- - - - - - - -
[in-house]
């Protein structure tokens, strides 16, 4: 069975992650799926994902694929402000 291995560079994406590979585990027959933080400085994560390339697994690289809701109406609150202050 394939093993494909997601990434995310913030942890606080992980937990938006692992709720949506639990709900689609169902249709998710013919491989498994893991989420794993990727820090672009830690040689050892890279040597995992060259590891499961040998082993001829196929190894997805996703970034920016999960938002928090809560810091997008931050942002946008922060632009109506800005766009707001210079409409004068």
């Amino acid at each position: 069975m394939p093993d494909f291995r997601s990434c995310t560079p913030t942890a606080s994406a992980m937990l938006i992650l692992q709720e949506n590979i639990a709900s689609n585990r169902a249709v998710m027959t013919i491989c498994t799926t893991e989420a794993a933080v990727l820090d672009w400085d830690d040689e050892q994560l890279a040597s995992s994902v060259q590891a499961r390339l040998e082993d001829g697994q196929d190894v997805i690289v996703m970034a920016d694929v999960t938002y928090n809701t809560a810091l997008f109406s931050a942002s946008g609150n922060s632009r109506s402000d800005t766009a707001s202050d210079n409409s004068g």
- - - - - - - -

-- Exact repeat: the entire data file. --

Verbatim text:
[in-house]
């Protein structure tokens, strides 16, 4: 069975992650799926994902694929402000 291995560079994406590979585990027959933080400085994560390339697994690289809701109406609150202050 394939093993494909997601990434995310913030942890606080992980937990938006692992709720949506639990709900689609169902249709998710013919491989498994893991989420794993990727820090672009830690040689050892890279040597995992060259590891499961040998082993001829196929190894997805996703970034920016999960938002928090809560810091997008931050942002946008922060632009109506800005766009707001210079409409004068």
């Amino acid at each position: 069975m394939p093993d494909f291995r997601s990434c995310t560079p913030t942890a606080s994406a992980m937990l938006i992650l692992q709720e949506n590979i639990a709900s689609n585990r169902a249709v998710m027959t013919i491989c498994t799926t893991e989420a794993a933080v990727l820090d672009w400085d830690d040689e050892q994560l890279a040597s995992s994902v060259q590891a499961r390339l040998e082993d001829g697994q196929d190894v997805i690289v996703m970034a920016d694929v999960t938002y928090n809701t809560a810091l997008f109406s931050a942002s946008g609150n922060s632009r109506s402000d800005t766009a707001s202050d210079n409409s004068g």